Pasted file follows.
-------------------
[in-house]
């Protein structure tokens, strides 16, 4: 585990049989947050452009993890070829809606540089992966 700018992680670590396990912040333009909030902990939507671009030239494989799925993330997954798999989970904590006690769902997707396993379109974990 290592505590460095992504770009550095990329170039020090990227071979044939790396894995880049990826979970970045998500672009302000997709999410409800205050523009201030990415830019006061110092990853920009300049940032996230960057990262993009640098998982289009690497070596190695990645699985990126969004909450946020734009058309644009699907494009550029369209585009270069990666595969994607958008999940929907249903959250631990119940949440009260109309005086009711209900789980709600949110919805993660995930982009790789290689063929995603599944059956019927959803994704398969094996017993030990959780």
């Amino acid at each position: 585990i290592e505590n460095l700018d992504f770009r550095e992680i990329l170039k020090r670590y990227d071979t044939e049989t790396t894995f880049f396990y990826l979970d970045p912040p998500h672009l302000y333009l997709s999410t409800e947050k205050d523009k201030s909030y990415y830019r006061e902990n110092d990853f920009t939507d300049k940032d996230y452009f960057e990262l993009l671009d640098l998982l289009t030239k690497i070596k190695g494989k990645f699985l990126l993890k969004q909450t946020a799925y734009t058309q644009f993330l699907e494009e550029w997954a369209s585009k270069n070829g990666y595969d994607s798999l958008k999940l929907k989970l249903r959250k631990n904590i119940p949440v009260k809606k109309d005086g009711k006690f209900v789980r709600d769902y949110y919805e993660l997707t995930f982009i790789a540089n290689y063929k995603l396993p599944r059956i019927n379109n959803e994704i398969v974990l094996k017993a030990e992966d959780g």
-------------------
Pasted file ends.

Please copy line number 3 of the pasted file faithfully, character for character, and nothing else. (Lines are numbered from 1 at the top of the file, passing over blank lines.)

């Amino acid at each position: 585990i290592e505590n460095l700018d992504f770009r550095e992680i990329l170039k020090r670590y990227d071979t044939e049989t790396t894995f880049f396990y990826l979970d970045p912040p998500h672009l302000y333009l997709s999410t409800e947050k205050d523009k201030s909030y990415y830019r006061e902990n110092d990853f920009t939507d300049k940032d996230y452009f960057e990262l993009l671009d640098l998982l289009t030239k690497i070596k190695g494989k990645f699985l990126l993890k969004q909450t946020a799925y734009t058309q644009f993330l699907e494009e550029w997954a369209s585009k270069n070829g990666y595969d994607s798999l958008k999940l929907k989970l249903r959250k631990n904590i119940p949440v009260k809606k109309d005086g009711k006690f209900v789980r709600d769902y949110y919805e993660l997707t995930f982009i790789a540089n290689y063929k995603l396993p599944r059956i019927n379109n959803e994704i398969v974990l094996k017993a030990e992966d959780g």